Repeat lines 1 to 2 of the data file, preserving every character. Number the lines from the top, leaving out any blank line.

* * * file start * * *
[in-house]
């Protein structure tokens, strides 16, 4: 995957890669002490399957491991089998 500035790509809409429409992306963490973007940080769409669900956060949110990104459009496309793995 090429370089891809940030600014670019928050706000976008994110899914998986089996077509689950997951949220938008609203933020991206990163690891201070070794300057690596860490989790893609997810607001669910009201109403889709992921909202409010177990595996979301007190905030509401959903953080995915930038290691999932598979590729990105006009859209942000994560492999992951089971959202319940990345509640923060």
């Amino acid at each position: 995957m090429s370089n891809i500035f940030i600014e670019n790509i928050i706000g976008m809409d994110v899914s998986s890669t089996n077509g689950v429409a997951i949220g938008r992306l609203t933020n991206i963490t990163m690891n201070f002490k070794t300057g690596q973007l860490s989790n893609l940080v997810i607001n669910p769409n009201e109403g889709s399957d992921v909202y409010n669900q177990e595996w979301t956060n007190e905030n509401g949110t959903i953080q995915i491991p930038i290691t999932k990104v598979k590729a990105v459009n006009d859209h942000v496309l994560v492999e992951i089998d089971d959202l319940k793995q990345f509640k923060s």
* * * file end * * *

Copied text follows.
[in-house]
């Protein structure tokens, strides 16, 4: 995957890669002490399957491991089998 500035790509809409429409992306963490973007940080769409669900956060949110990104459009496309793995 090429370089891809940030600014670019928050706000976008994110899914998986089996077509689950997951949220938008609203933020991206990163690891201070070794300057690596860490989790893609997810607001669910009201109403889709992921909202409010177990595996979301007190905030509401959903953080995915930038290691999932598979590729990105006009859209942000994560492999992951089971959202319940990345509640923060």